Many creatives put pressure on themselves to make a business out of their art. This is a tremendous pressure that can sometimes warp the artistic process, but it can also be incredibly rewarding. Once you start looking at yourself as a business, however, you begin to realise how little ‘worth’ your creative projects have on paper. The book, even if it’s successful, isn’t going to be enough to live on. The YouTube video may not even raise enough money to buy a decent meal. Is a sustainable creative business possible?
Of course it is. But your assets - your intellectual property - could probably do with some re-framing. One of the most common mistakes emerging creative entrepreneurs make is the narrow way of thinking about their art. Your ideas and output are your business, so you need to get as much juice out of them as possible.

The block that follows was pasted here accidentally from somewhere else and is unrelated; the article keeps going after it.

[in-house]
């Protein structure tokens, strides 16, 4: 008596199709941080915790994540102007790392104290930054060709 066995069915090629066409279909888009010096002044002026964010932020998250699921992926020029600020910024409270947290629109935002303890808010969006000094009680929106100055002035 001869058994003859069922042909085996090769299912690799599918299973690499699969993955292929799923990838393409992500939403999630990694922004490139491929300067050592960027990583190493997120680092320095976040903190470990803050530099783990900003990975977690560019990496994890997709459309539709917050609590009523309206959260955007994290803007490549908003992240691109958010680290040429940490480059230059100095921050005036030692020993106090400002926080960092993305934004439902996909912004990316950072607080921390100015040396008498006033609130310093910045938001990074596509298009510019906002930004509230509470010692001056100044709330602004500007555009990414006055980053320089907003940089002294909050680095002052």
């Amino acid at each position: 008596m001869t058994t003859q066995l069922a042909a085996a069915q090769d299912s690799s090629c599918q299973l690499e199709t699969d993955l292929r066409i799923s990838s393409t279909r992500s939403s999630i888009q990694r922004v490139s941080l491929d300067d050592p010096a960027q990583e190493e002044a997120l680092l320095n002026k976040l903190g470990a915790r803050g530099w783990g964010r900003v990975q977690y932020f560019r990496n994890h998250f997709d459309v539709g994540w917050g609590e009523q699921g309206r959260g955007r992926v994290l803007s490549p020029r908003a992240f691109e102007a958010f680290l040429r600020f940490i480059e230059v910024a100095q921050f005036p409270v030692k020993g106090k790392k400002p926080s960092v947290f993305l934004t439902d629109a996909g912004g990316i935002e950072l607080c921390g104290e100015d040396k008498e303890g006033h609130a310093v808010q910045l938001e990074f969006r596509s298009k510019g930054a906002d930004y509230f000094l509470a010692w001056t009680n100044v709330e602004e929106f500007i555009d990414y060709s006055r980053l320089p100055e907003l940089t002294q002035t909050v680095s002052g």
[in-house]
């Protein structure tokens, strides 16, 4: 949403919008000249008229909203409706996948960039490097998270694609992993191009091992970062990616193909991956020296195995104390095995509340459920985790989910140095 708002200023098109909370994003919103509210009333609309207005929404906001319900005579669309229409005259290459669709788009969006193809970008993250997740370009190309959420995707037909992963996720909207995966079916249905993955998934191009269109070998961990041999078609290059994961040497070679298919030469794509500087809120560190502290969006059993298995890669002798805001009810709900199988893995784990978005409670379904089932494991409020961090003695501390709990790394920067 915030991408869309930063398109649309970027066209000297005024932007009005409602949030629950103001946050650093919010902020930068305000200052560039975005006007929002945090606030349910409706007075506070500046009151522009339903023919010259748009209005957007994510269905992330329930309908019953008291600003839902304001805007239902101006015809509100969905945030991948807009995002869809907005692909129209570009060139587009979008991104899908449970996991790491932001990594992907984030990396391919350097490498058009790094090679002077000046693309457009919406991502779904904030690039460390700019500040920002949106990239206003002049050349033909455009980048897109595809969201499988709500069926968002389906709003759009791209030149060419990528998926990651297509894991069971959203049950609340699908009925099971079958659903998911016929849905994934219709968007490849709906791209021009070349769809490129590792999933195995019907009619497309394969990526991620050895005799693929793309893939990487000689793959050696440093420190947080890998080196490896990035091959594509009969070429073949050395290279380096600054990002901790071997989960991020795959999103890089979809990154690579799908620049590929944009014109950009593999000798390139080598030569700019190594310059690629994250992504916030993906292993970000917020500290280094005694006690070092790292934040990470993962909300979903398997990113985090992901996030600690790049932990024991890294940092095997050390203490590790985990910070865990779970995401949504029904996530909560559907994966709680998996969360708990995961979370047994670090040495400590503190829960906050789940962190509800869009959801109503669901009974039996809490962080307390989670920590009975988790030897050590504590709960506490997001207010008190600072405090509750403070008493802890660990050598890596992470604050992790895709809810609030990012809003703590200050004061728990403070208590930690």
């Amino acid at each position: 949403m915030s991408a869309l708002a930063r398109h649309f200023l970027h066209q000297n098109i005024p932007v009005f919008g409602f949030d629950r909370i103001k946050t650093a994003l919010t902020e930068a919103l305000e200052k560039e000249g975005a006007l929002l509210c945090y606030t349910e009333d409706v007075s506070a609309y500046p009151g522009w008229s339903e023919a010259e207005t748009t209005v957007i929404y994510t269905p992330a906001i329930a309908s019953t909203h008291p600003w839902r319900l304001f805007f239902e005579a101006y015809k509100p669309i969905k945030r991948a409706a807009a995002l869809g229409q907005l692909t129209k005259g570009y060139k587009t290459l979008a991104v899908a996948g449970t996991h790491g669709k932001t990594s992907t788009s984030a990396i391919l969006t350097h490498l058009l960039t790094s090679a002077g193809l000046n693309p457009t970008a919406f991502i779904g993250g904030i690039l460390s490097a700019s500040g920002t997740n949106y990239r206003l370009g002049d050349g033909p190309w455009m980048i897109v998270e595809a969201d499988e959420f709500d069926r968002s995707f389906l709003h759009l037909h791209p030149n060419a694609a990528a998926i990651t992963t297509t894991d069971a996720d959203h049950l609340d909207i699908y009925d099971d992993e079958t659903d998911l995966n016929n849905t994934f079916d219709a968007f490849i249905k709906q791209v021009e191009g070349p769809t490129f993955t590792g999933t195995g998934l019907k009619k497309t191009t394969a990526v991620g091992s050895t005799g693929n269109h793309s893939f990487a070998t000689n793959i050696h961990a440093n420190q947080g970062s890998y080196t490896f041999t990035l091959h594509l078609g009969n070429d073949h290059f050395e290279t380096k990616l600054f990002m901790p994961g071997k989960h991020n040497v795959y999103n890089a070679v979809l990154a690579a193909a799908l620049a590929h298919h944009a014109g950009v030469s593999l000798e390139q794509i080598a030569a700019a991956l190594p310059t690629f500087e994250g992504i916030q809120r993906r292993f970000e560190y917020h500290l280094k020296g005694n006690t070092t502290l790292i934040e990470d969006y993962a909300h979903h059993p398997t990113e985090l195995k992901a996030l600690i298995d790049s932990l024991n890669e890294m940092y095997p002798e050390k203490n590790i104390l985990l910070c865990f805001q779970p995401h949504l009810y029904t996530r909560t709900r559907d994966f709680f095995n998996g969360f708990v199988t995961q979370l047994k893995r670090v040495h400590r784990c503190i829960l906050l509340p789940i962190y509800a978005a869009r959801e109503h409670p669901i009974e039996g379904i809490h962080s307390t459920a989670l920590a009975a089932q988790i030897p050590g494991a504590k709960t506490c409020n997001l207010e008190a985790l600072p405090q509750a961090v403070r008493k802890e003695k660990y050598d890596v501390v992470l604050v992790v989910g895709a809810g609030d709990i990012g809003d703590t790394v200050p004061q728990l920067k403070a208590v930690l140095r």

Think about ways you can shift your thinking. Can you blog be turned into a book, for example? Or a play, or a podcast, or an audiobook, or a television script? A comic? Can you partner with an artist and put together an exhibition or presentation? If you’re a musician, can you take your lyrics and sell them as poetry? Or take your music and apply to score a short film?
One idea can have a myriad of outcomes - and why limit yourself to just one?
Sites like host millions of artist looking to collaborate. Here, the idea is you give up any rights to your material and let other artists riff on your work. The site has resulted in short films, publications, albums and more - some even resulting in profit for the artists. Communities such as this present an important blueprint of how to think about your work in the creative economy.
Another example is our own Jennifer McDonald, who’s collection of blogs about her cancer recovery have now taken on the form of a book. And an audiobook will of course follow too.
Widen your ambitions and let your art into the world for a wander. You’ll be surprised how much fuel you can get out of one idea.